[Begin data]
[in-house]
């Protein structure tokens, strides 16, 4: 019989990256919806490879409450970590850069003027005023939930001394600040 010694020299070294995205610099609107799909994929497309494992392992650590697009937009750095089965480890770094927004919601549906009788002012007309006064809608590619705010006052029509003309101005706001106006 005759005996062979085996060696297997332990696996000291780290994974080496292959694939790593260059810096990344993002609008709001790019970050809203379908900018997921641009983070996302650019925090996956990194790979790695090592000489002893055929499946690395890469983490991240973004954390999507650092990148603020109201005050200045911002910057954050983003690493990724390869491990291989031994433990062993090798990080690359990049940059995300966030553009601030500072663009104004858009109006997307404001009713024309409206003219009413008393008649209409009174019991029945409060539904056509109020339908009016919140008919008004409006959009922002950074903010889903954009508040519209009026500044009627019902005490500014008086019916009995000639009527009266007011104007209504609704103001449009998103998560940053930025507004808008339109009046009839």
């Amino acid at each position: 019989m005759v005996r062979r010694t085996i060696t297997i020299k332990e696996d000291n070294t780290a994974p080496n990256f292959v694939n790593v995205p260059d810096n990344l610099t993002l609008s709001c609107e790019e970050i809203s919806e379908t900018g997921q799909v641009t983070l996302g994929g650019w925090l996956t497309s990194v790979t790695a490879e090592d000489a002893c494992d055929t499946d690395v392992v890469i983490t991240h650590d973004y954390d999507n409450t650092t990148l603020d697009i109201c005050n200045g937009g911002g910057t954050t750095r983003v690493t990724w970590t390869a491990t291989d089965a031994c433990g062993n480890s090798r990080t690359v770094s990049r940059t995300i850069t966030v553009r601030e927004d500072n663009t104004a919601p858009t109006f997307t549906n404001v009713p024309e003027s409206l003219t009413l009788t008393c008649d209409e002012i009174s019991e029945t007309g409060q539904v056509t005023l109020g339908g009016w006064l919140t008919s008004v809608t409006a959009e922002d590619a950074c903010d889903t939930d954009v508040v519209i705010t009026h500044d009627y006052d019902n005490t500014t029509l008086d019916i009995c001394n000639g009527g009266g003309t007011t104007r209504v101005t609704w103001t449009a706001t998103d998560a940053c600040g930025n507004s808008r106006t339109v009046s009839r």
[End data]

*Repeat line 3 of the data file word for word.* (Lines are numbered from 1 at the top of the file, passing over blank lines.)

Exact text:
């Amino acid at each position: 019989m005759v005996r062979r010694t085996i060696t297997i020299k332990e696996d000291n070294t780290a994974p080496n990256f292959v694939n790593v995205p260059d810096n990344l610099t993002l609008s709001c609107e790019e970050i809203s919806e379908t900018g997921q799909v641009t983070l996302g994929g650019w925090l996956t497309s990194v790979t790695a490879e090592d000489a002893c494992d055929t499946d690395v392992v890469i983490t991240h650590d973004y954390d999507n409450t650092t990148l603020d697009i109201c005050n200045g937009g911002g910057t954050t750095r983003v690493t990724w970590t390869a491990t291989d089965a031994c433990g062993n480890s090798r990080t690359v770094s990049r940059t995300i850069t966030v553009r601030e927004d500072n663009t104004a919601p858009t109006f997307t549906n404001v009713p024309e003027s409206l003219t009413l009788t008393c008649d209409e002012i009174s019991e029945t007309g409060q539904v056509t005023l109020g339908g009016w006064l919140t008919s008004v809608t409006a959009e922002d590619a950074c903010d889903t939930d954009v508040v519209i705010t009026h500044d009627y006052d019902n005490t500014t029509l008086d019916i009995c001394n000639g009527g009266g003309t007011t104007r209504v101005t609704w103001t449009a706001t998103d998560a940053c600040g930025n507004s808008r106006t339109v009046s009839r």